Since the real-time lytB and lytA PCR assays performed well on the isolates, we evaluated the diagnostic performance of the primers for the detection of S. pneumoniae in clinical specimens. The real-time PCR was done on 46 culture-positive and 46 culture-negative specimens. All the 46 culture-positive samples were positive in both real-time PCR assays with low CT values. Therefore, this is indicative of the presence of S. pneumoniae in the specimens. The median CT values of the lytB and lytA PCR assays were 23.6 (CT range 18.6 to 30.2) and 22.8 (CT range 18.1 to 29.8), respectively.

Forty six culture-negative samples were randomly selected for real-time PCR assays including: trachea (n = 4), blood (n = 12), plural fluid (n = 6), sputum (n = 15), and pulmonary lavage (n = 9). Among 46 culture-negative specimens, one sample (sputum) was positive for both the genes. The sample belonged to a patient who received antibiotic. CT values of the real-time lytB and lytA assays for this sample were 33.6 and 32.8, respectively (Figure 1).

Figure 1. Real-Time PCR Results
Real-Time PCR Results

Streptococcus pneumoniae (ATCC49619), number 1 is lytA gene, number 2 is lytB gene, and number 3 is negative control.

5. Discussion

In this study, all biochemically identified S. pneumoniae isolates were confirmed by conventional and real-time PCR assays of lytA and lytB genes. One of the isolates was resistant to optochin, confirmed as S. pneumoniae by molecular assays. Use of conventional methods for diagnosis of S. pneumoniae has limitations due to emergence of optochin resistant pneumococci, time-consuming, and false negative results (6). In previous studies, it has been shown that sensitivity of lytA real-time PCR assay in the diagnosis of S. pneumoniae isolates is valid (7, 8, 13). In our study, all the isolates identified in biochemical assays were also confirmed by PCR and real-time PCR assays. Thus, the sensitivity of the real-time lytB assay was similar to that of real-time lytA assay for the diagnosis of S. pneumoniae isolates.

Close species of pneumococci such as S. pseudopneumoniae, S. mitis, and S. oralis can colonize in nasopharynx. Transmission of genetic elements between pneumococci and close species can occur, leading to misidentification of these species (15). Commonly used genes for the diagnosis of S. pneumoniae such as lytA, ply and spn9802 exist in other members of the viridans group streptococci, affecting the specificity of the molecular assays (16). Furthermore, low levels of bacteria can cause false-negative results in direct detection of clinical samples. This problem can be solved using sensitive molecular assays such as real-time PCR and improved methods of DNA purification (17).

During recent years, the presence of lytA gene has been proposed for diagnosis of S. pneumoniae. The strategy of real-time PCR targeting the lytA gene has been advised by WHO for detection of pneumococcal DNA in clinical samples (13, 15). However, lytA gene has homology among pneumococci and non-pneumococci isolates, which can lead to misidentification of S. pneumoniae. The homology is due to point mutations and deletion mutations in the lytA gene (15). Previously, two copies of lytA gene were characterized in the genome of S. pseudopneumoniae isolated from clinical samples (17).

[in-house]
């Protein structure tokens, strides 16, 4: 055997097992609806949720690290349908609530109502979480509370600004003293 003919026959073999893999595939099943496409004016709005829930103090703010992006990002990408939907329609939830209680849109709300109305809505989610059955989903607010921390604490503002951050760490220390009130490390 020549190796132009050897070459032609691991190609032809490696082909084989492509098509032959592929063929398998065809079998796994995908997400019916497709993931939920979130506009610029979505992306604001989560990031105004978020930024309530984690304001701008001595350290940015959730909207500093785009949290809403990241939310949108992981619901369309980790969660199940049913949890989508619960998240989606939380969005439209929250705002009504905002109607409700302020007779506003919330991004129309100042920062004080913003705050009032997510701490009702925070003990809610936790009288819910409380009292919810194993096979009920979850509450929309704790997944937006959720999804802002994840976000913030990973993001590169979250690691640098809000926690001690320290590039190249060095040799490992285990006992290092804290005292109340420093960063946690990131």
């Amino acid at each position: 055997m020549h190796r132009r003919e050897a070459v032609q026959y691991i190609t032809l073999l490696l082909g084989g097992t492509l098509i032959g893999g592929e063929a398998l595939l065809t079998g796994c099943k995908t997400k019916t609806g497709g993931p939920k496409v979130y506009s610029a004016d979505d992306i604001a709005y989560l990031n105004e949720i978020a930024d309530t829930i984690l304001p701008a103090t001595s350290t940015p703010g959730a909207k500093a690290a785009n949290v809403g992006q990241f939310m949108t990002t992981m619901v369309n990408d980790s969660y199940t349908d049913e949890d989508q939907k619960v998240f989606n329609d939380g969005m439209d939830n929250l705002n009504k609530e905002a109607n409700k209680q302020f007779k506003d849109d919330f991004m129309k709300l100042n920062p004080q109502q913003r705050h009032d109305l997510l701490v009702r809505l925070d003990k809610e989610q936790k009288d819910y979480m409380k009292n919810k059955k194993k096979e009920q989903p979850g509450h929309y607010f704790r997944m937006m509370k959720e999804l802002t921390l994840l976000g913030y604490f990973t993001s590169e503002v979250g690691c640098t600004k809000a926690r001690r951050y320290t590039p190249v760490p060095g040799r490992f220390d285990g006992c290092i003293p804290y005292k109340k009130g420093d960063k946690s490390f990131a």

Altogether, the specificity of lytA real-time PCR for the diagnosis of S. pneumoniae is doubtful and despite the common target gene, there have been various results. Several studies have shown that this method is specific, but some others have not confirmed these findings (13, 18). It has been shown that this method cannot differentiate S. pneumoniae from S. pseudopneumoniae isolates. For the differentiation of these two species, the spn9802 gene has been proposed. Although this gene can differentiate S. pneumoniae from S. pseudopneumoniae, in direct examination from clinical samples it is not applicable (8).

Currently, lytA real-time PCR assay is an interesting strategy for direct detection of S. pneumoniae in clinical samples that needs the association with a second gene (19). In the present study, the real-time PCR assay was done on 46 culture-negative and 46 culture-positive specimens. All the culture-positive samples (46/46) were positive for these genes and one of the culture-negative samples (1/46) was positive for both genes. None of these two genes were observed in the remaining 45 samples. Overall, the both genes were similar for detection of S. pneumoniae in isolates and clinical samples. More studies need to perform on streptococcal strains by lytB gene in order to more fully evaluate the specificity of this gene.

In this study, 23.8% of non-meningitis isolates were penicillin non-susceptible, which is similar to studies from other parts of the world. Penicillin non-susceptible isolates in Turkey, North America, and Europe were 19.1%, 9% - 24%, and 0% - 43%, respectively (20). In previous studies from Iran, the antibiotic susceptibility profile has been different and it has been totally shown that resistance to erythromycin, cefotaxime, cotrimoxazole, chloramphenicol, and penicillin is increasing (21, 22). In the present study, most of MDR cases were resistant to cotrimoxazol, erythromycin, and tetracycline. Because of high resistance to penicillin and more spread of MDR strains, misidentification of pneumococci leads to the increase in false report of non-susceptible isolates (15).

5.1. Conclusions

The lytB is similar to lytA in sensitivity for diagnosis of S. pneumoniae in isolates and clinical samples based on both molecular methods. The results confirmed the applicability of real time PCR based on lytB genes for detection of S. pneumoniae.